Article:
By Rob Roper
A recent examination of the Florida Tax Credit Scholarship program by Dr. Matt Chingos of the Urban Institute concluded that giving low income students access to vouchers that allow them to attend private schools increases the likelihood that they will attend a public college* and graduate.
*(Note: the study only examined enrollment at public colleges in Florida, and did not look at enrollment at out-of-state, private nonprofit, and for-profit colleges.)
The Florida program allows an income tax credit to corporations that contribute money to nonprofit Scholarship-Funding Organizations (SFOs), which in turn award scholarships to students from low-income families, those eligible for free or reduced lunch or from households making less than 185 percent of the federal poverty level.
The study concludes: “Participation in the FTC program increases college enrollment rates by 6 percentage points, or about 15 percent. Almost all of this effect occurs in community colleges.”
However, examination of a sub-group within the overall study notes, “…but for students who entered FTC in elementary or middle school, there is a positive impact on four-year college enrollment of 0.9 percentage points (15 percent) after three years of participation and 1.5 percentage points (25 percent) after four or more years.” In other words the longer these low-income students had access to private school options, the more profound and positive the impact was on their college participation.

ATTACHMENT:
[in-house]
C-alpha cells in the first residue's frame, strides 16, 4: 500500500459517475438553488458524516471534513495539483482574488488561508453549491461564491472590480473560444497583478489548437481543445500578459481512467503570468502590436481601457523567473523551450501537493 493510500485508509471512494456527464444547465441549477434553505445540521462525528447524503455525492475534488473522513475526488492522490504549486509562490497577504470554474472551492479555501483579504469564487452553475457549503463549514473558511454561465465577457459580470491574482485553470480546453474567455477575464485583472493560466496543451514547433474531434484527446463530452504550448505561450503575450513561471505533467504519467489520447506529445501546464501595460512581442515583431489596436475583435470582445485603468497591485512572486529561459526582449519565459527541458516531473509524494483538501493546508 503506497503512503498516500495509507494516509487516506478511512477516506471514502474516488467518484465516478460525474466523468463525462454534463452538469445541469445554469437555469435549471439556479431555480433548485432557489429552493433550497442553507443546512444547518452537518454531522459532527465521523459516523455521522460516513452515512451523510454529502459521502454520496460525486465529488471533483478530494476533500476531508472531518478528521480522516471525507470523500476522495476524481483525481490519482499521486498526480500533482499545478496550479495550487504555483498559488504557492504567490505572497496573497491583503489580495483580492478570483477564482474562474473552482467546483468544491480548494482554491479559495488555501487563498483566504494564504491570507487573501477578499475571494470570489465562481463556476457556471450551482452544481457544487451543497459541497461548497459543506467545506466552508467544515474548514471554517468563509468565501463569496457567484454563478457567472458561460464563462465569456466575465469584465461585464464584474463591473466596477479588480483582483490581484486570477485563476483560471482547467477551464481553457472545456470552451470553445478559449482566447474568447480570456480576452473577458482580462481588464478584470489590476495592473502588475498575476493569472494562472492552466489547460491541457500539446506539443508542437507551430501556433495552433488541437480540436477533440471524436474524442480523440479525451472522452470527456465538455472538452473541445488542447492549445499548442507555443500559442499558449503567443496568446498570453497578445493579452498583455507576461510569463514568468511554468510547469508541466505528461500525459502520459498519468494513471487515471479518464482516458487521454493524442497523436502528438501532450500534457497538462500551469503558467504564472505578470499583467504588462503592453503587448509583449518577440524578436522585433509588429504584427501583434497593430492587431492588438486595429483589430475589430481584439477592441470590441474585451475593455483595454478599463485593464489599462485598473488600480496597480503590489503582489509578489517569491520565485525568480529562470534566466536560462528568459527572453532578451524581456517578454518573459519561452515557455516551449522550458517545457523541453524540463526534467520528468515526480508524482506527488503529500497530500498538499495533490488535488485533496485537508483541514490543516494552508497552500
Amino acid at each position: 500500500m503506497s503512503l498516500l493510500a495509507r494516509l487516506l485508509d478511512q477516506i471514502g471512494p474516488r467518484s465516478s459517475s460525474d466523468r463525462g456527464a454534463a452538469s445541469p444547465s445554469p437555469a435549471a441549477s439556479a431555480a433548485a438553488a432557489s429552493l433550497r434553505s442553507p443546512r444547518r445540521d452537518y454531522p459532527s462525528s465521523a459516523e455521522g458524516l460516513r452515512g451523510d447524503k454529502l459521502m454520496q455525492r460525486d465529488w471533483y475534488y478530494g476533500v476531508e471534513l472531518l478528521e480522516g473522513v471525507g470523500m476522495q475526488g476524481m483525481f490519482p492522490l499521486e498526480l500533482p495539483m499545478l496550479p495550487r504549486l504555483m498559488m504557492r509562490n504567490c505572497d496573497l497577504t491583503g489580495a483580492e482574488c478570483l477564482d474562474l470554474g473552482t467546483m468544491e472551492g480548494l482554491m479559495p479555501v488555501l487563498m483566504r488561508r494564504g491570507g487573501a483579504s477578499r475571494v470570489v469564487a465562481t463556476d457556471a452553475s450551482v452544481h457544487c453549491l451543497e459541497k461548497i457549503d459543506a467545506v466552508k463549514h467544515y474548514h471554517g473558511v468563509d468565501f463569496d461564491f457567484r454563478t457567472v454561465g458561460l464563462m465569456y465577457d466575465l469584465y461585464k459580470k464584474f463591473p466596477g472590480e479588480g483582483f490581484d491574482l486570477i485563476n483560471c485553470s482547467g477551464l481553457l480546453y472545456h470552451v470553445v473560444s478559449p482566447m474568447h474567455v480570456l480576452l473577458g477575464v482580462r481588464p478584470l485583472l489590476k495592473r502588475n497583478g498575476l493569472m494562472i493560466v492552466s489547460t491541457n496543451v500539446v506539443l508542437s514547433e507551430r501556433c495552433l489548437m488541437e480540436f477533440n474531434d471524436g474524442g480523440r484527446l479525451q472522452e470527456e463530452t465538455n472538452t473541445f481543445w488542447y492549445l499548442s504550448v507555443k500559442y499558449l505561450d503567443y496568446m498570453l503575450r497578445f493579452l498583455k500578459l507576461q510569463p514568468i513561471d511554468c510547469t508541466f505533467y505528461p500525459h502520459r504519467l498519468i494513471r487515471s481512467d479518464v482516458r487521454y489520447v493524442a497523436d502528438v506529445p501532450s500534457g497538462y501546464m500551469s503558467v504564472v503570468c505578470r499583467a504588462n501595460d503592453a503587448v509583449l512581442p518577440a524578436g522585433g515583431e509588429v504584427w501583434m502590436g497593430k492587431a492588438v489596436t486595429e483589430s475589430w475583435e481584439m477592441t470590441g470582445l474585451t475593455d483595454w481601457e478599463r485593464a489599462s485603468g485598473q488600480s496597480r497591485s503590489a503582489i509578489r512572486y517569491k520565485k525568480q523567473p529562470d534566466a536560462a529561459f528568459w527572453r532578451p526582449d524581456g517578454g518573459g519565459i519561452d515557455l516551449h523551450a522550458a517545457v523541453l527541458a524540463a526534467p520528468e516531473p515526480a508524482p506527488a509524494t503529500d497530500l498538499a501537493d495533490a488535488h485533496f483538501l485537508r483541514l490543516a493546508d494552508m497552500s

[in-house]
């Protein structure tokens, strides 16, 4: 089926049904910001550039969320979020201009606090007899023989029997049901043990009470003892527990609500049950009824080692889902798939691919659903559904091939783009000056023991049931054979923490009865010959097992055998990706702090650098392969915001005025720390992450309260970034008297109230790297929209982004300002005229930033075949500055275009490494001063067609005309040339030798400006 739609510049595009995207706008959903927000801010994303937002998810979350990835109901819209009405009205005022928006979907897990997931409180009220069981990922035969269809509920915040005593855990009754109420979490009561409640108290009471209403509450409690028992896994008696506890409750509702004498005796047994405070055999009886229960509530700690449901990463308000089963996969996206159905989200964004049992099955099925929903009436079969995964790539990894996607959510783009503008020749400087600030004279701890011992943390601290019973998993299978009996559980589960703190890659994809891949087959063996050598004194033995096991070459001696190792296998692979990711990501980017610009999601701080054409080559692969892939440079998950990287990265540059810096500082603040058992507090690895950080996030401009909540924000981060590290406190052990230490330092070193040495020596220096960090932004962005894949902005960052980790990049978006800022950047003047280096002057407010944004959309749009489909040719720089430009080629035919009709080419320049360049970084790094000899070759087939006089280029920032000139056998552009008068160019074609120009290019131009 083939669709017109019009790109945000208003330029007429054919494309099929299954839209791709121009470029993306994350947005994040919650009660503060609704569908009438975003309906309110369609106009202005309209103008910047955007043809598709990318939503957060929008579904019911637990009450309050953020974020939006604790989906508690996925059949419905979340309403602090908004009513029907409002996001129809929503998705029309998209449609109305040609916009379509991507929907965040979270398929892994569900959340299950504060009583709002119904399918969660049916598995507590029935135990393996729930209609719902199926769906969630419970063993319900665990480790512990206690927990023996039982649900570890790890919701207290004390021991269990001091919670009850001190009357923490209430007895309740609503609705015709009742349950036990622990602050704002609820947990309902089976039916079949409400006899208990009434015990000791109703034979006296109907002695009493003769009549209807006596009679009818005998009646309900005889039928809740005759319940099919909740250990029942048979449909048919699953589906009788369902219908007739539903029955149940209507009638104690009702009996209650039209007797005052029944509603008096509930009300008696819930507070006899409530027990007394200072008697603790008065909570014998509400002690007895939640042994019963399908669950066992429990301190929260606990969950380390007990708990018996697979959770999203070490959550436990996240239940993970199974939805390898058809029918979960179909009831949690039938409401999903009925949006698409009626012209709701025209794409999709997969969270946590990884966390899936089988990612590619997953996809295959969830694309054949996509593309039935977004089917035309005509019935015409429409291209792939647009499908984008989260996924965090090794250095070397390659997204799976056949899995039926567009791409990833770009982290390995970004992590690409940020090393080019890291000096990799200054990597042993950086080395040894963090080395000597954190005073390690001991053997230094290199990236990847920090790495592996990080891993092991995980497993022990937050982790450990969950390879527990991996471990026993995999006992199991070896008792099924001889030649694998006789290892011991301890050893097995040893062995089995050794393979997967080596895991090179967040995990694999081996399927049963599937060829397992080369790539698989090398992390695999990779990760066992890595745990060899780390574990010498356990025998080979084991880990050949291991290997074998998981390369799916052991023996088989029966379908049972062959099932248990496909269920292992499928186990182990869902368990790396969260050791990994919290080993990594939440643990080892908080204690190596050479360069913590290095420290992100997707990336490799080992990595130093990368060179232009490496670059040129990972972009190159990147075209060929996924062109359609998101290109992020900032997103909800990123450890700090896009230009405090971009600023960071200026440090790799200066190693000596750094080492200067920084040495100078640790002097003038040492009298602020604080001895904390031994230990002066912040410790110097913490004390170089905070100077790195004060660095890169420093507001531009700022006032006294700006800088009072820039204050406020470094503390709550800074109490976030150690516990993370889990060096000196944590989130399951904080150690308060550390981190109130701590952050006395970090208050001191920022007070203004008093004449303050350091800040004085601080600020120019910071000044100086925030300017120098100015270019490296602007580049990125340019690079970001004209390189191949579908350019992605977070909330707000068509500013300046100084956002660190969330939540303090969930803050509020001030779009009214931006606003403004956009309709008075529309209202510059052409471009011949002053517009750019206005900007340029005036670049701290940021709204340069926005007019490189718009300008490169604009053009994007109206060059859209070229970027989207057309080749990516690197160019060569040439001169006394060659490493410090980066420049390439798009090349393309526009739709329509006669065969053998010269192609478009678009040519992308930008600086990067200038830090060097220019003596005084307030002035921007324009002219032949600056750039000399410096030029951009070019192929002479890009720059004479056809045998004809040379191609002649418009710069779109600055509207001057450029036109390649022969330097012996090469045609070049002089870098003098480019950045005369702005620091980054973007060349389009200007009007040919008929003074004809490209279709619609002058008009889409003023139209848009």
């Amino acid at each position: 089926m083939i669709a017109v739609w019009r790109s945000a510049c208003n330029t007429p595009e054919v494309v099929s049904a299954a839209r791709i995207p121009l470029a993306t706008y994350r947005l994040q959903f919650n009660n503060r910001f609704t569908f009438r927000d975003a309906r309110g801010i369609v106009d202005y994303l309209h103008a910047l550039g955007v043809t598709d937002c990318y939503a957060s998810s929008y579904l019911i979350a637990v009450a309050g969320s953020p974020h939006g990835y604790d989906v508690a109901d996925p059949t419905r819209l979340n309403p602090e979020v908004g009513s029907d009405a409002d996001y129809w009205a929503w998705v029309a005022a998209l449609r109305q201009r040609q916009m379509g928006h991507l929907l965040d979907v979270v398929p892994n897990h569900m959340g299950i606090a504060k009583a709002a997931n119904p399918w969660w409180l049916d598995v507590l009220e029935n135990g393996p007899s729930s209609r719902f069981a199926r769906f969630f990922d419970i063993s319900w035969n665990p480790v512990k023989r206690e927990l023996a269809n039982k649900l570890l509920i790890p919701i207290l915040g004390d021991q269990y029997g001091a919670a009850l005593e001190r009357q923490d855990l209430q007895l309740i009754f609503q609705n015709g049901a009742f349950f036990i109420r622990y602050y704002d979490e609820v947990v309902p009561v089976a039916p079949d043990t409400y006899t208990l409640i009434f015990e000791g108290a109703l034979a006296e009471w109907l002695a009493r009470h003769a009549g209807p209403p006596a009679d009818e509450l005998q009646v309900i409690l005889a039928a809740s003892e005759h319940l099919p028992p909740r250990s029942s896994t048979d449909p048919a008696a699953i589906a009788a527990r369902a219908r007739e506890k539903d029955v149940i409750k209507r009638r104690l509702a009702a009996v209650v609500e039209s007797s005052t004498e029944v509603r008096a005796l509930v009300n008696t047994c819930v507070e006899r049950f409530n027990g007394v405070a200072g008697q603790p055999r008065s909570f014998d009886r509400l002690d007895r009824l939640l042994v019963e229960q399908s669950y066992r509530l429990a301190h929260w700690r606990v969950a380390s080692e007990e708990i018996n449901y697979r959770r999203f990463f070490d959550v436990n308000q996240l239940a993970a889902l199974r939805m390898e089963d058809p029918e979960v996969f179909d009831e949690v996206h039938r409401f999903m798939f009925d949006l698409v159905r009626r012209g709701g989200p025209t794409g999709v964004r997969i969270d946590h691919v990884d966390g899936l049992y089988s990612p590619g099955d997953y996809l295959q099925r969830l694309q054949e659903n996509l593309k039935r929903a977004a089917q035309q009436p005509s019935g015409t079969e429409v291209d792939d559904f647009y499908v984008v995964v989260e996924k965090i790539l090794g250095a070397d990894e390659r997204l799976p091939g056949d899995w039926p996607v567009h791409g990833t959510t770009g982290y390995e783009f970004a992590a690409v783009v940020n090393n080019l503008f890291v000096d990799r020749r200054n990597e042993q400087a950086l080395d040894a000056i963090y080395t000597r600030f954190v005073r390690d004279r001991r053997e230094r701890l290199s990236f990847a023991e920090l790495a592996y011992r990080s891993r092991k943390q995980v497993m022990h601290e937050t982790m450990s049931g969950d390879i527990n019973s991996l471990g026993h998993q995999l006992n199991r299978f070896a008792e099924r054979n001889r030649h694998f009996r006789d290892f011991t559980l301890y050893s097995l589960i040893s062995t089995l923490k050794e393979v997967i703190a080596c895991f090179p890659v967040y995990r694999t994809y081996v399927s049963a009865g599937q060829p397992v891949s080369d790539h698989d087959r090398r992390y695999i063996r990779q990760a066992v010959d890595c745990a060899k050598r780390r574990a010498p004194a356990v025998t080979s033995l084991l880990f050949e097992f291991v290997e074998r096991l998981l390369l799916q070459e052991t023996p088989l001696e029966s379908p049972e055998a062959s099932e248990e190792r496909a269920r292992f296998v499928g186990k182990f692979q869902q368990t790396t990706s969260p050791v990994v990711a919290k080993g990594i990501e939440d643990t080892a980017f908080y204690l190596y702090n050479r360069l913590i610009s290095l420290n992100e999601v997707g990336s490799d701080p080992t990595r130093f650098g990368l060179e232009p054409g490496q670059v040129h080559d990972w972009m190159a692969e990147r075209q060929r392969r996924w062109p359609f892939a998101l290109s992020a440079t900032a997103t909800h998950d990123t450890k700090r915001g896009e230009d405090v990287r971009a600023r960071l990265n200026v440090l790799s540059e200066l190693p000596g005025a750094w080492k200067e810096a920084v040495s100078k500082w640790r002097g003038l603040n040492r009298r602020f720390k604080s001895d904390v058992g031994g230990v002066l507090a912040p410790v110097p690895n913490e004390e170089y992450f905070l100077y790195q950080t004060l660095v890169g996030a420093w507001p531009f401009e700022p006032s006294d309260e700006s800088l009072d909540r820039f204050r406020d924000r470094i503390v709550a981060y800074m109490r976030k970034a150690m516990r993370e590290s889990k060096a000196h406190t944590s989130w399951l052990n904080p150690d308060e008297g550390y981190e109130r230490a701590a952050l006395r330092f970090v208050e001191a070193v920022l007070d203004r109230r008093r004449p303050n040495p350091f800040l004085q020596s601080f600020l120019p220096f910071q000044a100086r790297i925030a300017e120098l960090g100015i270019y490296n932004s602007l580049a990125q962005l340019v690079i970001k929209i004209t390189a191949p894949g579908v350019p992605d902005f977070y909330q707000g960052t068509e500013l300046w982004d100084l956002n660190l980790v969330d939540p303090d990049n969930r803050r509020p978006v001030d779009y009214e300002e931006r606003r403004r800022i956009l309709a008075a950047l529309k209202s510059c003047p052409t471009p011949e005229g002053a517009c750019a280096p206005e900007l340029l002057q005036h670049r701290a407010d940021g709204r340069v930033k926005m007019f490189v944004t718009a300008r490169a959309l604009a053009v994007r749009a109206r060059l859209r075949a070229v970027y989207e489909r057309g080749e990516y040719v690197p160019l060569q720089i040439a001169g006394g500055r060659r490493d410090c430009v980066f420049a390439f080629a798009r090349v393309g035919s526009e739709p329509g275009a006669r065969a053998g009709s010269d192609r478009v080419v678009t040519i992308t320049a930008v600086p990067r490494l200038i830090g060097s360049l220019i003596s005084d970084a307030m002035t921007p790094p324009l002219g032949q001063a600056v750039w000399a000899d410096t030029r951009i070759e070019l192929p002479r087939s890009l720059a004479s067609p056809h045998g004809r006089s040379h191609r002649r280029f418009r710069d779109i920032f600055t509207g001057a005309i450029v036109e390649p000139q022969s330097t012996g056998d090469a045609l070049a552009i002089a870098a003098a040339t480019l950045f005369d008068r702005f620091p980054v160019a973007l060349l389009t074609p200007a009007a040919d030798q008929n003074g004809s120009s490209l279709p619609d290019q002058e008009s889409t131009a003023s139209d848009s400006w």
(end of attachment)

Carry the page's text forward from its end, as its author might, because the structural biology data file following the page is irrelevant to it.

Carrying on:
Vermont’s state college system should take notice. We have a tuitioning system in much of Vermont that allows every student, most importantly low income students, to attend independent schools. The State Board of Education and some legislators are hell-bent on curtailing or eliminating the scope of the program, its effectiveness, or both. This could, if the Urban Institute study is correct, negatively impact future enrolment in state colleges, which are already facing enrolment challenges.
Taxpayers should also take note. The Florida Legislature’s Office of Program Policy Analysis and Government Accountability estimated that the program saved Florida taxpayers $36.2 million in 2008–09, or about $1,700 per scholarship.
Rather than scheming to eliminate Vermont’s tuitioning system, the Legislature ought to be working to expand it to all Vermont children. Perhaps folks within the state college system will see the benefit of pushing this policy direction in the future.